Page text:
I think one of the things that happened in the Closed Access cities during the boom was that home prices in low-tier neighborhoods were rising high enough to make those annuities valuable, and the in-migration of high income buyers to the Closed Access cities also might have made the marginal new buyer also more sensitive to the tax advantages.  So, in Closed Access cities, during the boom, low tier Price/Rent levels rose up to nearly the same level as high tier Price/Rent levels.

At the other end of the spectrum, in the highest tier neighborhoods, households would value the untaxed rental income, but those neighborhoods tend to be less leveraged.  Another mitigating factor here is that at the top tier, rent tends to take a lower percentage of household income.  In order to capture the annuity, the household must purchase a more valuable home.  They may simply not demand more shelter, so even if the annuity has value, it may not have enough value to induce them to consume more housing than they already care to consume.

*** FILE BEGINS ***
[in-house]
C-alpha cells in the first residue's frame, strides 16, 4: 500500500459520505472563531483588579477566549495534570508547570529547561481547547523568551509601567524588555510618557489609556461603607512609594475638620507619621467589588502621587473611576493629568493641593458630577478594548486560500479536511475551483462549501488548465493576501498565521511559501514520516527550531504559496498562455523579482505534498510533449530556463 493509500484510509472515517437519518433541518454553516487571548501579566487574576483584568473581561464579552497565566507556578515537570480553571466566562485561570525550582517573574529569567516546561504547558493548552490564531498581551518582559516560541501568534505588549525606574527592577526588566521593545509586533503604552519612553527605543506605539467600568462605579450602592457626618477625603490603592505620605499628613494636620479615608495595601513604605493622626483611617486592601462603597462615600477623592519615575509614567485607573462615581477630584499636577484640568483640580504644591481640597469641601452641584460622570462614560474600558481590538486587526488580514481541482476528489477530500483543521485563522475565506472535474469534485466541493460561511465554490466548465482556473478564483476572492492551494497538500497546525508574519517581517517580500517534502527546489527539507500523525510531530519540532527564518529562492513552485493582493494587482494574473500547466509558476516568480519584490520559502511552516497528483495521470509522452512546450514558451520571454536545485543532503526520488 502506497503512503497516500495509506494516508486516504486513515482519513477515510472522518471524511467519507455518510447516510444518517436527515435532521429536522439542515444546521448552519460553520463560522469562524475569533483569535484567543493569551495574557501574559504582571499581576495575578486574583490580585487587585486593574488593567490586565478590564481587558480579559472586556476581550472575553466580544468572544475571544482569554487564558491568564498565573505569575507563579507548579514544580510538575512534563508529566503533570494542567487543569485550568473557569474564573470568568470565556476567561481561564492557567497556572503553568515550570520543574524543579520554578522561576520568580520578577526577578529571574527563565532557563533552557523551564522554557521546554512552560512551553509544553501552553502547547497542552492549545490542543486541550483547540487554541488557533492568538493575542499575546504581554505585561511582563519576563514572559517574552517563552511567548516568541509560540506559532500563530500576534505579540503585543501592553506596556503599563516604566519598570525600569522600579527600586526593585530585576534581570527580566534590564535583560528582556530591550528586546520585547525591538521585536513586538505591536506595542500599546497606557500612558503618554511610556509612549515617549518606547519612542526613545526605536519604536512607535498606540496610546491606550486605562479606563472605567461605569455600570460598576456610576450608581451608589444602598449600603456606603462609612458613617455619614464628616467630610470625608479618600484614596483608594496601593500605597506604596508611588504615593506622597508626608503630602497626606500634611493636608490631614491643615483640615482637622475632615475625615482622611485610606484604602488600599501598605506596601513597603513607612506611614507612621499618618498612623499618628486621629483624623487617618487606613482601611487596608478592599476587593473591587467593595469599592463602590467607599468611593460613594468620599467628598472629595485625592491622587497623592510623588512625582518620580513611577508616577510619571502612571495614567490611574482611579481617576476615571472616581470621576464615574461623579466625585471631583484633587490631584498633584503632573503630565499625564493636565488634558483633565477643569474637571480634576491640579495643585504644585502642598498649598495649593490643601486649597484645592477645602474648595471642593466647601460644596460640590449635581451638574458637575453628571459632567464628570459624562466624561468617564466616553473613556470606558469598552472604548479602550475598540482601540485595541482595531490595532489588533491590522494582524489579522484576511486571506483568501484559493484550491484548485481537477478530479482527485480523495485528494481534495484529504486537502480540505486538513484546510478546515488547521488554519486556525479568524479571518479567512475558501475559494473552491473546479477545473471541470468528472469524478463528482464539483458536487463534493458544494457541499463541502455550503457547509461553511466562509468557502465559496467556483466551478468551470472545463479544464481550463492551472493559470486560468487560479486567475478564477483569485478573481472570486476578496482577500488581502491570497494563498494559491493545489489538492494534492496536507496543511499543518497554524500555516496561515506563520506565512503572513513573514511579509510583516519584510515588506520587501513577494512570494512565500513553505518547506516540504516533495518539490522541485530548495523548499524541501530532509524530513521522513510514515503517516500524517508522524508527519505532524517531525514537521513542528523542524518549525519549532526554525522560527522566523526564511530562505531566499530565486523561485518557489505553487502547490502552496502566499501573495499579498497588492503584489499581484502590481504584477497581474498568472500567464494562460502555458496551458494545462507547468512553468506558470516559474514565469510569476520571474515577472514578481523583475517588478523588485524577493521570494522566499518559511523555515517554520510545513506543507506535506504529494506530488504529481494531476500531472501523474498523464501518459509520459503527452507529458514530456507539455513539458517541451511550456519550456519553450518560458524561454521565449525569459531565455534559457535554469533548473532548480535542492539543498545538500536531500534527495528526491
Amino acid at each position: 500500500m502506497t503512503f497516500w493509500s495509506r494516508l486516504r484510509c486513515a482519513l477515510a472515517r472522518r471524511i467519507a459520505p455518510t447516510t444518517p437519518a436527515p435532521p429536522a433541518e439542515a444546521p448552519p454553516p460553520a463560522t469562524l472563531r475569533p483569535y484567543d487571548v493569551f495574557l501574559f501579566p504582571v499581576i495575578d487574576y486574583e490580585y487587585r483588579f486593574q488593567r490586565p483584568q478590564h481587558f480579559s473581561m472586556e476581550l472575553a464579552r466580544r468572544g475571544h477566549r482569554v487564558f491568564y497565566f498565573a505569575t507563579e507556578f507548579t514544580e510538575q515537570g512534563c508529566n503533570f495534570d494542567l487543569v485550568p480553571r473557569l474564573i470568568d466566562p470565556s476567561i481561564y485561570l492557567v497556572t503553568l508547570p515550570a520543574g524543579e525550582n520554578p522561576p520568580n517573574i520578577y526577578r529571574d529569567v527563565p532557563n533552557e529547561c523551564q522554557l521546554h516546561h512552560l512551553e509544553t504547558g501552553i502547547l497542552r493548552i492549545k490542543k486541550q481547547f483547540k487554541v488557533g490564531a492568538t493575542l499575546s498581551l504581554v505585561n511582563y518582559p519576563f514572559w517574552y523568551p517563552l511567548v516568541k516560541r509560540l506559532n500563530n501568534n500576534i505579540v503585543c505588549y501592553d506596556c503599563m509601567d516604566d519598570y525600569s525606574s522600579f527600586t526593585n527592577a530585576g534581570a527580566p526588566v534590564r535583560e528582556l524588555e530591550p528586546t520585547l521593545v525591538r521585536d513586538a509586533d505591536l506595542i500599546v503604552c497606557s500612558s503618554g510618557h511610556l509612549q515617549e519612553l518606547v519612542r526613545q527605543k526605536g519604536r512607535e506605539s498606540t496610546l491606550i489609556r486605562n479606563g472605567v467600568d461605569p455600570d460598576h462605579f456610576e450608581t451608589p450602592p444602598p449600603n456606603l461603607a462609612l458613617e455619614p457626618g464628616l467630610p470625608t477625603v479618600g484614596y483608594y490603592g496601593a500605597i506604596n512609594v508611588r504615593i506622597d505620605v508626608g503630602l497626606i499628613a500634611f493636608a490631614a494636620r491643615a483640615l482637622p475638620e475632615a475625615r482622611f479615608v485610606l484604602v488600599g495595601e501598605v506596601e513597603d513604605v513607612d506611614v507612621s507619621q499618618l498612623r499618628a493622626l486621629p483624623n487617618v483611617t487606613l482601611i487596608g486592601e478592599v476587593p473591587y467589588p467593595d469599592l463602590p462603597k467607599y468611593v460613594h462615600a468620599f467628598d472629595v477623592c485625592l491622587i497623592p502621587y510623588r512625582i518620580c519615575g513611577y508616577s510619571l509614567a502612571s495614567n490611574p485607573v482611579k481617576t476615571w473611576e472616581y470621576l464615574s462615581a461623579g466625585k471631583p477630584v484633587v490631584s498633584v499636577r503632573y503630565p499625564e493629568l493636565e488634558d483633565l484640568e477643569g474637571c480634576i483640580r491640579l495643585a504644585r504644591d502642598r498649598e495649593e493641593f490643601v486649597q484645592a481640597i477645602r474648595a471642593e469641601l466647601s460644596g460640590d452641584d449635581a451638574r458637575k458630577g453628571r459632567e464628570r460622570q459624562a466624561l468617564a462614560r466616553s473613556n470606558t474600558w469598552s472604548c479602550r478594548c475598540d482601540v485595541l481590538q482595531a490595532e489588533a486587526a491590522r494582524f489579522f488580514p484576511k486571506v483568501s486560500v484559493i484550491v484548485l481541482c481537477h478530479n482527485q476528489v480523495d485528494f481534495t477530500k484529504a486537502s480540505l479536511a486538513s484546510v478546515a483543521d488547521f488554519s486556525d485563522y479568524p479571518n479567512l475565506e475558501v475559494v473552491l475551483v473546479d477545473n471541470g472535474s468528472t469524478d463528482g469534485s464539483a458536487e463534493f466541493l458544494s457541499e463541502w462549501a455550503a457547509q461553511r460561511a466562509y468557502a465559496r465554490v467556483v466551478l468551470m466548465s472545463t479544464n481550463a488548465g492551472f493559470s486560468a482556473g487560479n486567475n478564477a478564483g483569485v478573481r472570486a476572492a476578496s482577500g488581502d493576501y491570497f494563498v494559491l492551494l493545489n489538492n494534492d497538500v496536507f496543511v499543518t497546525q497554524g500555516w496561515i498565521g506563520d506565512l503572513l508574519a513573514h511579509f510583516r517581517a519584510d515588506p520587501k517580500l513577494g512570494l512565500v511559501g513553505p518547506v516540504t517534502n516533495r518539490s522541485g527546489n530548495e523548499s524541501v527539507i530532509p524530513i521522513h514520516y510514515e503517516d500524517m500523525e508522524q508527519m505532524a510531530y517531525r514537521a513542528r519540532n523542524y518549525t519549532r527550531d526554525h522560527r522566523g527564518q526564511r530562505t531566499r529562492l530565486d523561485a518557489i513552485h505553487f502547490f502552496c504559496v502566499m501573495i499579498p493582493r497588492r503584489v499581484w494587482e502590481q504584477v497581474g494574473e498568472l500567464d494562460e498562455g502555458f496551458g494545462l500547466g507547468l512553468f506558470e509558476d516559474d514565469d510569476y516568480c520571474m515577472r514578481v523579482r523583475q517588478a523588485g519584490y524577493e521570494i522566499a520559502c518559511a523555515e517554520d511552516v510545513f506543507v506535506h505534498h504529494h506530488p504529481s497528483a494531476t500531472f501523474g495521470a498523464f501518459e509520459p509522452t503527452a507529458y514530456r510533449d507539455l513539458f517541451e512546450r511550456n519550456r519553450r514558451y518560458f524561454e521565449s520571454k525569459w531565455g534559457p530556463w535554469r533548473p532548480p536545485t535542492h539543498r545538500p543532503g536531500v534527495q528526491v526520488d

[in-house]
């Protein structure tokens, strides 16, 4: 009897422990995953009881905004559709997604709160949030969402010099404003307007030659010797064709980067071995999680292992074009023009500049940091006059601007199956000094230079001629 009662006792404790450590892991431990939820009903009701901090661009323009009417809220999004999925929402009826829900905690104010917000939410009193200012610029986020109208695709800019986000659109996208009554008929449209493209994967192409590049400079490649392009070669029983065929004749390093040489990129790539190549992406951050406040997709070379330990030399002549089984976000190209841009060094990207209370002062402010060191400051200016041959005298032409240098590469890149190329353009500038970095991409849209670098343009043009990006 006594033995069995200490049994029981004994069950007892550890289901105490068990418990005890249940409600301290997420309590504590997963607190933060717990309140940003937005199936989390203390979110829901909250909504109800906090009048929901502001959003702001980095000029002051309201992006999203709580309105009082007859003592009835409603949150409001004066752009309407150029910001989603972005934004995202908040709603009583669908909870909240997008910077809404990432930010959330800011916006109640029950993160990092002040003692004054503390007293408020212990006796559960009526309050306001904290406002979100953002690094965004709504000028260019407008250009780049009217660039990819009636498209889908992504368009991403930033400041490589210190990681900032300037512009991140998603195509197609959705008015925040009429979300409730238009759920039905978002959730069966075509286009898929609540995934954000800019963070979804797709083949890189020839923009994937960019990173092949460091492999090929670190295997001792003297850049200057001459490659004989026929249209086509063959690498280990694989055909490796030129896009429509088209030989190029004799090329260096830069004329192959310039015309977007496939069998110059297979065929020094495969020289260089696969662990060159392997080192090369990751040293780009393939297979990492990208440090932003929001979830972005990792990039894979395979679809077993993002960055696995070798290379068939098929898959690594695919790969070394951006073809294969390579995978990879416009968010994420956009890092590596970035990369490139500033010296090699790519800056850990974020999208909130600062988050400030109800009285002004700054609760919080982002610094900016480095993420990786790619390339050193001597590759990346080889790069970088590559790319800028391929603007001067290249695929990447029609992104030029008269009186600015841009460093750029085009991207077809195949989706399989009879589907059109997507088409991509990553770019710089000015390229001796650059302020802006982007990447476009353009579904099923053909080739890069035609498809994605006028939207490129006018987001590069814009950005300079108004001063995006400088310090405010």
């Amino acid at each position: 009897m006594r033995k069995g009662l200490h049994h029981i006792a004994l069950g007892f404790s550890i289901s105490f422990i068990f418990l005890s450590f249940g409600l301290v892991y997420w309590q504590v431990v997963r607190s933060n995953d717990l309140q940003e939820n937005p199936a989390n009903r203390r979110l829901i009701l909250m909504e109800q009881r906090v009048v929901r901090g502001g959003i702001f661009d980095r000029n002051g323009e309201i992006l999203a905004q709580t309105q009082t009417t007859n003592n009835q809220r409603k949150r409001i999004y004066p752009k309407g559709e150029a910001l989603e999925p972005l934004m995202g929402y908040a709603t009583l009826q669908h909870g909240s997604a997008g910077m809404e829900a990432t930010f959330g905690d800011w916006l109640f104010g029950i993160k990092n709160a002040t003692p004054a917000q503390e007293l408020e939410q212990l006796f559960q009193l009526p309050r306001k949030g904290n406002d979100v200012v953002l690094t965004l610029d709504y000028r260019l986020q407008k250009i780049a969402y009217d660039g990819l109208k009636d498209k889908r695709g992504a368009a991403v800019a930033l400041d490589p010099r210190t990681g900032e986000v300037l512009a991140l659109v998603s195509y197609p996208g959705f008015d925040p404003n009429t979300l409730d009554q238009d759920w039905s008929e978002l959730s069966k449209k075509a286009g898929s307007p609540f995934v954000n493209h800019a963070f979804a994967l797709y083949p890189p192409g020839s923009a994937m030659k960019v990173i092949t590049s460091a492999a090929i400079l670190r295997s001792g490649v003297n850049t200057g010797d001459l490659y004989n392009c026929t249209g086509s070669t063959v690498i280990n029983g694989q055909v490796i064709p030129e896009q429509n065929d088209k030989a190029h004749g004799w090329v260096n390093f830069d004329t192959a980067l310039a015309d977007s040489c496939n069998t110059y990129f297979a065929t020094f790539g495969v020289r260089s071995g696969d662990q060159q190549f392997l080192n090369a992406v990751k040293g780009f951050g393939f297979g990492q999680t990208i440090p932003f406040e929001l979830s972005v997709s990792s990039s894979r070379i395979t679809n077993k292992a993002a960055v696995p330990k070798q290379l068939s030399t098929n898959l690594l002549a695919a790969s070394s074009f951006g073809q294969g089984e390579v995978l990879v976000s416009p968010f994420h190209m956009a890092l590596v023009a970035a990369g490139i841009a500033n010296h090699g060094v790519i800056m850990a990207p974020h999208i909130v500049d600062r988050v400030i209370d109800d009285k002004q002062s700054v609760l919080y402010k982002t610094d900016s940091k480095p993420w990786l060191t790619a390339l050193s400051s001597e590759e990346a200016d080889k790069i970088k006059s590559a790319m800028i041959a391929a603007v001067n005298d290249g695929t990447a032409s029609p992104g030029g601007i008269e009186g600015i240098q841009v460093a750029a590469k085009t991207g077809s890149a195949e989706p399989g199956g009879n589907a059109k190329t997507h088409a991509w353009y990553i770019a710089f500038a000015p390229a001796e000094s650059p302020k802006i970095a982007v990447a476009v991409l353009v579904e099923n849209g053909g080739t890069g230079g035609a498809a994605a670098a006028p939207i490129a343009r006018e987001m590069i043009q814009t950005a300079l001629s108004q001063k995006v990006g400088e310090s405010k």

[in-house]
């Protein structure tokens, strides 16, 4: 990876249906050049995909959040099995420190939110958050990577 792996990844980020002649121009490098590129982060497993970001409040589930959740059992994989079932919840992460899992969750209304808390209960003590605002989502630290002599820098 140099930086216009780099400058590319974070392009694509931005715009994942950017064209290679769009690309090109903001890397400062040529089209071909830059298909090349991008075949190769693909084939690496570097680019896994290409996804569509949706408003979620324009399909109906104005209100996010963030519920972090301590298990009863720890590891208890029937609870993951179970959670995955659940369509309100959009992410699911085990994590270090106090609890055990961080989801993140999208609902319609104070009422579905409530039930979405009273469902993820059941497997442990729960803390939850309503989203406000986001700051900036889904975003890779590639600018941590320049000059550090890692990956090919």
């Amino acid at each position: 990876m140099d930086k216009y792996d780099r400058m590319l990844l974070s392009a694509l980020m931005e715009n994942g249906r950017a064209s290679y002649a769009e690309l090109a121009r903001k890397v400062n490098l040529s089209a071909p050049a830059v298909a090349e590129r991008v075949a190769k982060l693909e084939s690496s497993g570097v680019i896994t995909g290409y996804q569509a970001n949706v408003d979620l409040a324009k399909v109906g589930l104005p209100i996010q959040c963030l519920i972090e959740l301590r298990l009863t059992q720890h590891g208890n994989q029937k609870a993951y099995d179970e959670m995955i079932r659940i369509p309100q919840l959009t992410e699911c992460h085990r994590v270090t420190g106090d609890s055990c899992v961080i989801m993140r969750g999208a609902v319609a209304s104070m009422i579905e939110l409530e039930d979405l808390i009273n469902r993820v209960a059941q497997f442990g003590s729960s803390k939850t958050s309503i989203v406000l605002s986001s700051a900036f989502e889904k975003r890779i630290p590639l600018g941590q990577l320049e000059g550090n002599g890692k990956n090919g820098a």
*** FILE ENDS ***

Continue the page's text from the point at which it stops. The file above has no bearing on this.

So, as in the low tier, the annuity may not have much of an effect on owner-occupier demand.  This may be why Price/Rent ratios level out in zip codes above $400,000 or so (plus or minus, depending on local conditions).

In the middle, households would value untaxed rental income and capital gains exemptions.  Here, there would be a lot of variation.  In a single neighborhood with a single price point, there would be less leveraged older families who would value that benefit less, and younger, leveraged families who would value it more.  So, if there is a section of the market that might value the annuity the most, it is young households with above-average incomes.  They would react by increasing their demand for housing because housing would be a complementary good with the annuity that legally comes attached to it.